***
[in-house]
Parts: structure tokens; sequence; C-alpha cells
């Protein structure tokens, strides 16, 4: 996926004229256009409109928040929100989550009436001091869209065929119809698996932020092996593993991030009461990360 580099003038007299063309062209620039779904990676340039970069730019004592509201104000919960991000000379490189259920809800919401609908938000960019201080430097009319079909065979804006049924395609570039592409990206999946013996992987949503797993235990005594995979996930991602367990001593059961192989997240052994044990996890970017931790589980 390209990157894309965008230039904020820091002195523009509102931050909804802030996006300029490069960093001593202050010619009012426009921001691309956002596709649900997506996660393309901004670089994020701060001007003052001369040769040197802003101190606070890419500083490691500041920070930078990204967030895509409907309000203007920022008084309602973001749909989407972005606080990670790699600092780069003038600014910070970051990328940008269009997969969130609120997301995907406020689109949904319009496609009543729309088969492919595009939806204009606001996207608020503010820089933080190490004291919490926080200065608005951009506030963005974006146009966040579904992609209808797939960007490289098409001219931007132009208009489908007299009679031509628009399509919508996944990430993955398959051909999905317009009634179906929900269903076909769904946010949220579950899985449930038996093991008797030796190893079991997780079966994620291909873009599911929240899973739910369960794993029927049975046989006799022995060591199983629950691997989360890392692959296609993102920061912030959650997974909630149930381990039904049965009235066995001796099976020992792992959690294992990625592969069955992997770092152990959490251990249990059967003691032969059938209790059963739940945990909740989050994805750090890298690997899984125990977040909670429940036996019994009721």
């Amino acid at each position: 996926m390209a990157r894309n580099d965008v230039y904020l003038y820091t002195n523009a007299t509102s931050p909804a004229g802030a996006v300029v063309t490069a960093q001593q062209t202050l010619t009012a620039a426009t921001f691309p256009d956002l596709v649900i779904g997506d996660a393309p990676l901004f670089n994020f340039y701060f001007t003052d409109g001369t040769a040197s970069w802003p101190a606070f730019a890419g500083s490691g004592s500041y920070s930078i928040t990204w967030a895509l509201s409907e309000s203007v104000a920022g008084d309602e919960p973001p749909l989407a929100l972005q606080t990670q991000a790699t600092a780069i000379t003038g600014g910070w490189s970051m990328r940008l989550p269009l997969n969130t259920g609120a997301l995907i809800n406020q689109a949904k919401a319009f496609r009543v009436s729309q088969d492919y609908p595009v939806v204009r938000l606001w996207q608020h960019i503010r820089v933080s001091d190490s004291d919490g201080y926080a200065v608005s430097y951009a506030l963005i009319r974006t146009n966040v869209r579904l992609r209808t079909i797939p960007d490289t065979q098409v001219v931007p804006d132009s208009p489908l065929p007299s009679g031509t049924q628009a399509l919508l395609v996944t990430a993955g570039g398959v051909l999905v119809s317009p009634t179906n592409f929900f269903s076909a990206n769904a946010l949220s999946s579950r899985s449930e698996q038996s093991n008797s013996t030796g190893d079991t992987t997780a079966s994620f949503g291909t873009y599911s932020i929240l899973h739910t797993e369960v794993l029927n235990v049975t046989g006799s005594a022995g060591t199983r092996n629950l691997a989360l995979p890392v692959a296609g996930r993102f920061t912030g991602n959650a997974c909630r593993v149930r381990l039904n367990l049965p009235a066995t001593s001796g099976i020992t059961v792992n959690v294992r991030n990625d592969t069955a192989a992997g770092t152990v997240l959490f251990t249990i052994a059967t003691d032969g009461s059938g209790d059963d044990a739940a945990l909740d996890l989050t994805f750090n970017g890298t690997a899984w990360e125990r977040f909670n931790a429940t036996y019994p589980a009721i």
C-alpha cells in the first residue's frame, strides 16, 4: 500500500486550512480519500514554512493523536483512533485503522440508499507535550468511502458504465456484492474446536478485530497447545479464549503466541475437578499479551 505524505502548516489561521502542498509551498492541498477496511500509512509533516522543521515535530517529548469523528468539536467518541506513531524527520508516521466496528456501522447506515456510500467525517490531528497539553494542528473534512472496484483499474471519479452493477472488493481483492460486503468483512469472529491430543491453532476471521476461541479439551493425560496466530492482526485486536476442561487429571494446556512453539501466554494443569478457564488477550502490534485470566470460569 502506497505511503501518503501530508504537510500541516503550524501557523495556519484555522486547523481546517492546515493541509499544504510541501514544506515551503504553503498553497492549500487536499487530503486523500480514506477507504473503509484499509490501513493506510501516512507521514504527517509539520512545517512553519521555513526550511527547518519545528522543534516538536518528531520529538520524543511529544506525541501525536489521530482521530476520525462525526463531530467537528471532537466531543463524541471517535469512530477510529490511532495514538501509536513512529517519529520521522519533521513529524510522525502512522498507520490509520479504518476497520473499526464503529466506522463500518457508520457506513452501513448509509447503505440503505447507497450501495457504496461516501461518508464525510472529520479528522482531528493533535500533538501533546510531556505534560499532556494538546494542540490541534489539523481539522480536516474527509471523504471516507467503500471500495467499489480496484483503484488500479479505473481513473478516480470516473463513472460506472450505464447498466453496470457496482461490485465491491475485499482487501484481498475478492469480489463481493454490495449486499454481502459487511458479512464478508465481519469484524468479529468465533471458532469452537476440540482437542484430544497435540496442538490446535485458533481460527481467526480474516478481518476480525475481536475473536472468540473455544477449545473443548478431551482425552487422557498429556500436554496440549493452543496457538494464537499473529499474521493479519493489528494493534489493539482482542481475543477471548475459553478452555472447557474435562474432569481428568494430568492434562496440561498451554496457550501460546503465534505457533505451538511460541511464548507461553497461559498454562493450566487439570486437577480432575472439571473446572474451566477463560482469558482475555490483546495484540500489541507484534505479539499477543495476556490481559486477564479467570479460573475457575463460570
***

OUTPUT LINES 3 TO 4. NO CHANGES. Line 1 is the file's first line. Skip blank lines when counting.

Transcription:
């Protein structure tokens, strides 16, 4: 996926004229256009409109928040929100989550009436001091869209065929119809698996932020092996593993991030009461990360 580099003038007299063309062209620039779904990676340039970069730019004592509201104000919960991000000379490189259920809800919401609908938000960019201080430097009319079909065979804006049924395609570039592409990206999946013996992987949503797993235990005594995979996930991602367990001593059961192989997240052994044990996890970017931790589980 390209990157894309965008230039904020820091002195523009509102931050909804802030996006300029490069960093001593202050010619009012426009921001691309956002596709649900997506996660393309901004670089994020701060001007003052001369040769040197802003101190606070890419500083490691500041920070930078990204967030895509409907309000203007920022008084309602973001749909989407972005606080990670790699600092780069003038600014910070970051990328940008269009997969969130609120997301995907406020689109949904319009496609009543729309088969492919595009939806204009606001996207608020503010820089933080190490004291919490926080200065608005951009506030963005974006146009966040579904992609209808797939960007490289098409001219931007132009208009489908007299009679031509628009399509919508996944990430993955398959051909999905317009009634179906929900269903076909769904946010949220579950899985449930038996093991008797030796190893079991997780079966994620291909873009599911929240899973739910369960794993029927049975046989006799022995060591199983629950691997989360890392692959296609993102920061912030959650997974909630149930381990039904049965009235066995001796099976020992792992959690294992990625592969069955992997770092152990959490251990249990059967003691032969059938209790059963739940945990909740989050994805750090890298690997899984125990977040909670429940036996019994009721």
């Amino acid at each position: 996926m390209a990157r894309n580099d965008v230039y904020l003038y820091t002195n523009a007299t509102s931050p909804a004229g802030a996006v300029v063309t490069a960093q001593q062209t202050l010619t009012a620039a426009t921001f691309p256009d956002l596709v649900i779904g997506d996660a393309p990676l901004f670089n994020f340039y701060f001007t003052d409109g001369t040769a040197s970069w802003p101190a606070f730019a890419g500083s490691g004592s500041y920070s930078i928040t990204w967030a895509l509201s409907e309000s203007v104000a920022g008084d309602e919960p973001p749909l989407a929100l972005q606080t990670q991000a790699t600092a780069i000379t003038g600014g910070w490189s970051m990328r940008l989550p269009l997969n969130t259920g609120a997301l995907i809800n406020q689109a949904k919401a319009f496609r009543v009436s729309q088969d492919y609908p595009v939806v204009r938000l606001w996207q608020h960019i503010r820089v933080s001091d190490s004291d919490g201080y926080a200065v608005s430097y951009a506030l963005i009319r974006t146009n966040v869209r579904l992609r209808t079909i797939p960007d490289t065979q098409v001219v931007p804006d132009s208009p489908l065929p007299s009679g031509t049924q628009a399509l919508l395609v996944t990430a993955g570039g398959v051909l999905v119809s317009p009634t179906n592409f929900f269903s076909a990206n769904a946010l949220s999946s579950r899985s449930e698996q038996s093991n008797s013996t030796g190893d079991t992987t997780a079966s994620f949503g291909t873009y599911s932020i929240l899973h739910t797993e369960v794993l029927n235990v049975t046989g006799s005594a022995g060591t199983r092996n629950l691997a989360l995979p890392v692959a296609g996930r993102f920061t912030g991602n959650a997974c909630r593993v149930r381990l039904n367990l049965p009235a066995t001593s001796g099976i020992t059961v792992n959690v294992r991030n990625d592969t069955a192989a992997g770092t152990v997240l959490f251990t249990i052994a059967t003691d032969g009461s059938g209790d059963d044990a739940a945990l909740d996890l989050t994805f750090n970017g890298t690997a899984w990360e125990r977040f909670n931790a429940t036996y019994p589980a009721i």